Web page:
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Irony is wasted on the stupid, Oscar Wilde.

Definition. A vector $\vec{AB}$ is a geometric object that has magnitude (or length) and direction. Vectors in an n-dimensional Euclidean space can be represented as coordinates vectors in a Cartesian coordinate system.

The point A from where the vector starts is called its initial point, and the point B where it ends is called its terminal point. The distance between initial and terminal points of a vector is called the magnitude (or length) of the vector, denoted as $|\vec{AB}|$, or $||\vec{AB}||$. The arrow indicates the direction of the vector.

Typically, the standard basis vectors are often denoted $\vec{i},\vec{j},\vec{k}$ thus $\vec{A} = a_1\vec{i}+a_2\vec{j}+a_3\vec{k}$ = < a1, a2, a3 > (Figure i).  

Definition. The magnitude or length of the vector $\vec{A}$ is given by $|\vec{A}|~ or~ ||\vec{A}|| = \sqrt{a_1^2+a_2^2+a_3^2}$, e.g., $||< 3, 2, 1 >|| = \sqrt{3^2+2^2+1^2}=\sqrt{14}$, $||< 3, -4, 5 >|| = \sqrt{3^2+(-4)^2+5^2}=\sqrt{50}=5\sqrt{2}$, or $||< 1, 0, 0 >|| = \sqrt{1^2+0^2+0^2}=\sqrt{1}=1$.

Definition. Any vector with magnitude of 1, i.e., $|\vec{A}|~ or~ ||\vec{A}|| = \sqrt{a_1^2+a_2^2+a_3^2} = 1$, is called a unit vector.

Vector Arithmetic

Subtraction is very similar $\vec{A} - \vec{B} = (a_1-b_1)\vec{i}+(a_2-b_2)\vec{j}+(a_3-b_3)\vec{k}$ = < (a1-b1), (a2+b2), (a3+b3) >, e.g., $\vec{A}-\vec{B} = ⟨2,−1,3⟩ - ⟨−3,4,1⟩ = ⟨5,-5,2⟩$

It may be represented graphically by placing the tail of the arrow b at the head of the arrow a, and then drawing an arrow from the tail of a to the head of b. The new arrow drawn represents the vector a + b and this is called the parallelogram rule because a and b form the sides of a parallelogram and a+b is one of the diagonals.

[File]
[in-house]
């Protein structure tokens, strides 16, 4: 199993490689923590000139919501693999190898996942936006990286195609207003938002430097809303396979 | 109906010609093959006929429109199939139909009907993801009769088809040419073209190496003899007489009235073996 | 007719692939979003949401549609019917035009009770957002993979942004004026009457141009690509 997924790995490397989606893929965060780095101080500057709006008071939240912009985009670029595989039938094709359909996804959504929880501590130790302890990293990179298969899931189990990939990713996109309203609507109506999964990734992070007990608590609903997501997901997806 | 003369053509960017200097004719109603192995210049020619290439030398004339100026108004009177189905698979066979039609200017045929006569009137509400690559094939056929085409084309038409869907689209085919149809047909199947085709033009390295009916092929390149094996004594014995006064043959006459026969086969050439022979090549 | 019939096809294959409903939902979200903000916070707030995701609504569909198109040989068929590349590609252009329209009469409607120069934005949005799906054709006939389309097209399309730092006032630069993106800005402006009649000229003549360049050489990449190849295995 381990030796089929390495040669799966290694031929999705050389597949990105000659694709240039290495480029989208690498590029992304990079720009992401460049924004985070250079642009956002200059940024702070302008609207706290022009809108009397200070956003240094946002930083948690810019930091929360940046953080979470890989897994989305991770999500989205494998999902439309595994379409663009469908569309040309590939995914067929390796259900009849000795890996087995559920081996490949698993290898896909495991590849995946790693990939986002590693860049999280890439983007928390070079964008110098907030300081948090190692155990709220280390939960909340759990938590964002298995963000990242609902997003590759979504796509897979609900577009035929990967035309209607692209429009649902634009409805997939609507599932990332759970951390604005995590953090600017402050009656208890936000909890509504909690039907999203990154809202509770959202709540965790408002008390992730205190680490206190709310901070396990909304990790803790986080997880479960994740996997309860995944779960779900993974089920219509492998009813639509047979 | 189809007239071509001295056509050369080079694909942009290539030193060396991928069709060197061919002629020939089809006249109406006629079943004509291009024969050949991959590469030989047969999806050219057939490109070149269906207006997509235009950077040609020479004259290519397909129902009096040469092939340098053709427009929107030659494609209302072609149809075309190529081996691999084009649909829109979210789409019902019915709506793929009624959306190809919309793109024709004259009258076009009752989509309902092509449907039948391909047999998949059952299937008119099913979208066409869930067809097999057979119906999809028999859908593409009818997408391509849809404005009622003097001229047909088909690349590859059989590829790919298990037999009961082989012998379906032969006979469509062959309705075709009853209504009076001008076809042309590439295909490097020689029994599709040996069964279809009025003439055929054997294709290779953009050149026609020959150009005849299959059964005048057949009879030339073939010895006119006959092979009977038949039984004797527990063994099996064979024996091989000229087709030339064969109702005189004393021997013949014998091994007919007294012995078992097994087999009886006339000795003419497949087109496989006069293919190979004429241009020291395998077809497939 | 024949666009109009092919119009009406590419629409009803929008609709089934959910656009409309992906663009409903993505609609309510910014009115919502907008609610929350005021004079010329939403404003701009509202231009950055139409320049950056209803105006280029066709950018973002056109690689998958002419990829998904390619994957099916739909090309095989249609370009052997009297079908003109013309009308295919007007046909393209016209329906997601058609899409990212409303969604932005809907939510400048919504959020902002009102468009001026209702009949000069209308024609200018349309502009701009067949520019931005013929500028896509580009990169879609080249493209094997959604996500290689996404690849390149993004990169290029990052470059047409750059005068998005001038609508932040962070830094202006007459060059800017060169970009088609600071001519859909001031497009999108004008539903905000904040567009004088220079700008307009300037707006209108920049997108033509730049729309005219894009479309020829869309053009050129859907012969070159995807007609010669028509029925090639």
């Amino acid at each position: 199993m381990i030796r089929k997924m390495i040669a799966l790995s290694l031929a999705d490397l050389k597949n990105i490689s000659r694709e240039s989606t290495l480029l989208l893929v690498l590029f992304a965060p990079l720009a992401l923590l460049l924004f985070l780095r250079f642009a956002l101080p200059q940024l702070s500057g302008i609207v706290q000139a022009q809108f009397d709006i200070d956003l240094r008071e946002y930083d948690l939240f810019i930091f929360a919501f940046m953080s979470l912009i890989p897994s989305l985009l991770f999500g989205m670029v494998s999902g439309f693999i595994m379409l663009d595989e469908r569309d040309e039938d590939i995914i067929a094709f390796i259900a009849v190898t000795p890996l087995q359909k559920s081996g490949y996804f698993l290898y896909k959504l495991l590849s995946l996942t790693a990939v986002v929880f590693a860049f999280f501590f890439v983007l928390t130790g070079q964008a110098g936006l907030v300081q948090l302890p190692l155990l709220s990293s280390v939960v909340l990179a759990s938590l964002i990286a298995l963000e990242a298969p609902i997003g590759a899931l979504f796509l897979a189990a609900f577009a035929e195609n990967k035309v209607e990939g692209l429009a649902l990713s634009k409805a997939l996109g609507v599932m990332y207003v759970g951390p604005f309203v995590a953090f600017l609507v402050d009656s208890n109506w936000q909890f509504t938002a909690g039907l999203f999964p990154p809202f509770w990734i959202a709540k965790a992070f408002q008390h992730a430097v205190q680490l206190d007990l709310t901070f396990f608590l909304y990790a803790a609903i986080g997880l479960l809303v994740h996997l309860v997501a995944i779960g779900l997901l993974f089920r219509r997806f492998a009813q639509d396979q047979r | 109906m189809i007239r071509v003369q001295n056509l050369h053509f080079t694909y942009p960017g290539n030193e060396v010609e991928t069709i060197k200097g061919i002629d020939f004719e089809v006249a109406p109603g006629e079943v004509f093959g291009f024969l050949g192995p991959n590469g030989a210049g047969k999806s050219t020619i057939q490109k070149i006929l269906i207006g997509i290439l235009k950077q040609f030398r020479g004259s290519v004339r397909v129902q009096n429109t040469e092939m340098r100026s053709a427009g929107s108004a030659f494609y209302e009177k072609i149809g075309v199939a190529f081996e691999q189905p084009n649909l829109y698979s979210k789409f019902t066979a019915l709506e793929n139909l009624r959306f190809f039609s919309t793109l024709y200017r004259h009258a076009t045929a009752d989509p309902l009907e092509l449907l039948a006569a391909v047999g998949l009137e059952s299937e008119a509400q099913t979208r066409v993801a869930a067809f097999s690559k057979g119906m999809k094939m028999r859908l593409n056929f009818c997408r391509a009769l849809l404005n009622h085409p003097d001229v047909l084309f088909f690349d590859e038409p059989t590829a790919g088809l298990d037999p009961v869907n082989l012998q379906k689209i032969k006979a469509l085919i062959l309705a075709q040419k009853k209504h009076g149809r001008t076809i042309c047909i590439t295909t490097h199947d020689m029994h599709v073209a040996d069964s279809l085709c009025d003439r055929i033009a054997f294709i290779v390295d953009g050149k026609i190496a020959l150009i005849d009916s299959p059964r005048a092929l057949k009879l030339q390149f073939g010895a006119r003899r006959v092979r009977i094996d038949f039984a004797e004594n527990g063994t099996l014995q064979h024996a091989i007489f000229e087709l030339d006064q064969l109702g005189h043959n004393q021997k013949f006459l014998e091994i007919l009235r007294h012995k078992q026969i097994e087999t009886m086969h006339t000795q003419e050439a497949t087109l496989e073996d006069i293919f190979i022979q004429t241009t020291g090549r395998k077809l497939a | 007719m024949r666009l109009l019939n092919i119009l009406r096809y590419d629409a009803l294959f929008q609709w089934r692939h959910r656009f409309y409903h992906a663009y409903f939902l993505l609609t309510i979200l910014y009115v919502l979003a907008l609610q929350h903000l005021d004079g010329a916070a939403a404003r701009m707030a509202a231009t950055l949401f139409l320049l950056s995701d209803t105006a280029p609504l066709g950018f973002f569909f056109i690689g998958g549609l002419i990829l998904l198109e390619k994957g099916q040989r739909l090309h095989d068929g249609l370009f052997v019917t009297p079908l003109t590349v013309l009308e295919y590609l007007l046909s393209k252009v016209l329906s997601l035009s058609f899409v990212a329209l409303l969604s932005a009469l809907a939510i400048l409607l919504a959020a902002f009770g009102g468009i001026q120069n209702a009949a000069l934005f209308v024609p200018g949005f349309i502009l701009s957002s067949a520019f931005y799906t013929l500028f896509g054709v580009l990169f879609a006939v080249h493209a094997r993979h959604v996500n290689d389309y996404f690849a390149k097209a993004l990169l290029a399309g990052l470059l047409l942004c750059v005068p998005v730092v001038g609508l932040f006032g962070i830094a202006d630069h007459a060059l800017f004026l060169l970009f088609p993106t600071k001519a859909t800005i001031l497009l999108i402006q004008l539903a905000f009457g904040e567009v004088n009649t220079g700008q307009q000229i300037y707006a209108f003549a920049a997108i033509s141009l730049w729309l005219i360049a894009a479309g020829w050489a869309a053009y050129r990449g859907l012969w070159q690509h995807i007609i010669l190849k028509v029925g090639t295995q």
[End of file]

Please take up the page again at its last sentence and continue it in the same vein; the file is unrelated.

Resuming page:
To subtract $\vec{B}$ from $\vec{A}$, place the tails of $\vec{A}$ and $\vec{B}$ at the same point, and then draw an arrow from the head of $\vec{B}$ to the head of $\vec{A}$.

Intuitively, multiplying a vector by a scalar r stretches it out by a factor of r. Geometrically, this can be visualized as placing r copies of the vector in a line where the endpoint of one vector is the initial point of the next vector. If r is negative, then the vector changes direction or flips around (by an angle of 180°).

The dot or scalar product is a fundamental operation between two vectors. It produces a scalar quantity that represents the projection of one vector onto another. The dot product is defined as follows: $\vec{A}·\vec{B} = \sum a_ib_i = a_1b_1 + a_2b_2 + a_3b_3,$ e.g. $\vec{A}·\vec{B} = \sum a_ib_i = ⟨2, 2, -1⟩·⟨5, -3, 2⟩ = a_1b_1 + a_2b_2 + a_3b_3 = 2·5+2·(-3)+(-1)·2 = 10-6-2 = 2.$

Properties: $\vec{u}·(\vec{v}+\vec{w})=\vec{u}·\vec{v}+\vec{u}·\vec{w}, (c\vec{v})·\vec{w} = \vec{v}·(c\vec{w})=c·(\vec{v}·\vec{w}), \vec{v}·\vec{w}=\vec{w}·\vec{v}, \vec{u}·\vec{0} = 0, \vec{u}·\vec{u}=||\vec{u}||^2, if~ \vec{u}·\vec{u} = 0 ⇒ \vec{u} = \vec{0.}$

Theorem. $\vec{A}·\vec{B}=||\vec{A}||·||\vec{B}||·cos(θ).$


Proof. Notice that $\vec{A}·\vec{A} = \sum a_ib_i = a_1a_1 + a_2a_2 + a_3a_3 = ||\vec{A}||^2 = ||\vec{A}||^2·cos(0).$

The Law of cosine states: $||\vec{C}||^2 = ||\vec{A}||^2+||\vec{B}||^2-2||\vec{A}||·||\vec{B}||cos(θ)$ (i)

$||\vec{C}||^2 =\vec{C}·\vec{C}=$[Figure v]$(\vec{A}-\vec{B})·(\vec{A}-\vec{B}) = \vec{A}·\vec{A}-\vec{A}·\vec{B}-\vec{B}·\vec{A}+\vec{B}·\vec{B} = ||\vec{A}||^2+||\vec{B}||^2-2\vec{A}·\vec{B}$ (ii)

Combining (i) and (ii), $-2||\vec{A}||·||\vec{B}||cos(θ) = -2\vec{A}·\vec{B} ⇒ 2\vec{A}·\vec{B} = 2||\vec{A}||·||\vec{B}||cos(θ)$ ∎

The dot product between two vectors, say $\vec{a}$ and $\vec{b}$, is based on the projection of one vector onto another. First, let’s replace $\vec{b}$ with the unit vectors that points in the same direction as $\vec{b}$ and call this vector $\vec{u}=\frac{\vec{b}}{||\vec{b}||}$. The reader should realize that $||\vec{u}|| = 1$, i.e., $\vec{u}$ is an unit vector